Anne Marie Crane

Jamie WilgerStudent Stories

Anne Marie Crane always planned to go to college, but she knew that it would be difficult to afford. She says, “My mom heavily instilled in me the importance of education, and I knew that if I wanted to get a leg up, I needed to go to college.” As a student at McCluer High School in the Ferguson-Florissant School District, she spent her senior year applying for as many scholarships as she could. She says, “I scraped up all of the pennies, all of the $100 and $500 scholarships.” Her high school principal suggested the Ava’s Grace Scholarship for children with incarcerated parents to Anne Marie, whose father was arrested when she was 10. She was awarded the scholarship, and, in addition to state and federal aid and additional scholarships, was able to initially avoid taking any student loans.

Anne Marie chose Truman State University for their academic reputation and the scholarships they offered her. She also felt that the school was both close enough to return home for visits and far enough away that it would be a change. It turned out to be a huge change, and the Ferguson native describes experiencing culture shock when moving from St. Louis to rural Kirksville, Missouri. She found that the community was predominantly white, and the university was more used to students who came from more affluent backgrounds. She says of the advisors at Truman, “They seemed as though they didn’t really know how to interact with or help a low-income student.”

In 2018, the Ava’s Grace Scholarship Program became a part of The Scholarship Foundation, and Anne Marie was glad to be assigned a student advisor to assist her. She also became involved with the Foundation’s advocacy program, serving as a Policy Fellow for the last two years.

Anne Marie had been politically active since her senior year of high school, which coincided with the 2016 presidential election. At college, she continued that trend as she learned more about policy creation. She recalls her junior year of college as the time when she learned how to advocate for herself. When the pandemic closed campuses in early 2020, she remembers that her professors did not understand the challenges faced by low-income students, such as being unable to afford off-campus internet access. Her experiences led her to pen an essay with three other Policy Fellows describing the failures of colleges to support students during COVID. The essay and resulting interview were featured in The St. Louis American.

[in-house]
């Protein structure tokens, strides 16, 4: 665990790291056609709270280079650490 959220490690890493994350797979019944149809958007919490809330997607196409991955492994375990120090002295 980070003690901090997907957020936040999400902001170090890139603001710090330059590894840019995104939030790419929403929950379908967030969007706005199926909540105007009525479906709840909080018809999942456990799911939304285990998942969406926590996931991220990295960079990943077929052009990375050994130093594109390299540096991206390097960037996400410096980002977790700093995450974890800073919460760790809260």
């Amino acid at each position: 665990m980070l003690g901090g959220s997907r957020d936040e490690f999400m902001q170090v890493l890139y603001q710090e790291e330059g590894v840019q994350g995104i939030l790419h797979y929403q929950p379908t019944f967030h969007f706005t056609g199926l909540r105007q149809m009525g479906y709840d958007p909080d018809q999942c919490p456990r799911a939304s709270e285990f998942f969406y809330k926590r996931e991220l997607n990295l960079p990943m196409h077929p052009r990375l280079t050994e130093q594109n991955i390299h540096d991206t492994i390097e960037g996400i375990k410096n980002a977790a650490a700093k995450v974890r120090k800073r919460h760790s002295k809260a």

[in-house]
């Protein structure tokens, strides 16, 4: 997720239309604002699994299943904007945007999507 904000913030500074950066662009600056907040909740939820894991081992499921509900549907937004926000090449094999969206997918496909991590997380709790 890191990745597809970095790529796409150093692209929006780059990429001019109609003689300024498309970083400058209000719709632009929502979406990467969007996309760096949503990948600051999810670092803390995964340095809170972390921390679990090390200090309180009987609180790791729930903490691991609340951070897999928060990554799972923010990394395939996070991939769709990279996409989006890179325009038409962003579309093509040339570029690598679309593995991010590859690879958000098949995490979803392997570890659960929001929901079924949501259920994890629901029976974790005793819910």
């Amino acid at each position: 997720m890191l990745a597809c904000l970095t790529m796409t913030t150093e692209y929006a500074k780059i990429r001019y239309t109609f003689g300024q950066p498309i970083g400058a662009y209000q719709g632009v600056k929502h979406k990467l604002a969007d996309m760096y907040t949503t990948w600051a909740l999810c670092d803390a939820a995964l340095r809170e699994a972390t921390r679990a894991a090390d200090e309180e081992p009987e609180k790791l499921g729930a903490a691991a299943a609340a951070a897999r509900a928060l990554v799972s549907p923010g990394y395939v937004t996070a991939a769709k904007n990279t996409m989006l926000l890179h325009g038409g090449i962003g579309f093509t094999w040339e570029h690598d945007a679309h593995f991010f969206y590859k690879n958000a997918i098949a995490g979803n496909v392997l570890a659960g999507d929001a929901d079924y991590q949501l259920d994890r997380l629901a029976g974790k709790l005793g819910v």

As a senior, with all of her scholarships expiring after eight semesters, Anne Marie needed additional funding to enroll in a summer policy internship in Washington, D.C. and complete her ninth and final semester of college in the fall of 2021. She visited a Truman professor to ask for help but says that they had nothing to offer her. She reached out again to The Scholarship Foundation and applied for an interest-free loan. She was awarded the loan, allowing her to participate in the summer internship – which she calls a “priceless experience” – and earn a bachelor’s degree with a double major in political science and French in December 2021. She appreciates the support that the Foundation gave her, saying “Without The Scholarship Foundation, I’m not saying that my education wouldn’t have been possible, but it would have been a multitude of degrees harder.”

The next step for Anne Marie includes a master’s degree in education policy and leadership at American University. She chose their online program because she is passionate about remaining in St. Louis and working with community-based organizations here. She is hoping to complete her master’s capstone in 2023 by partnering with a local organization, and she eventually seeks to influence and write public policy which improves the lives of people locally.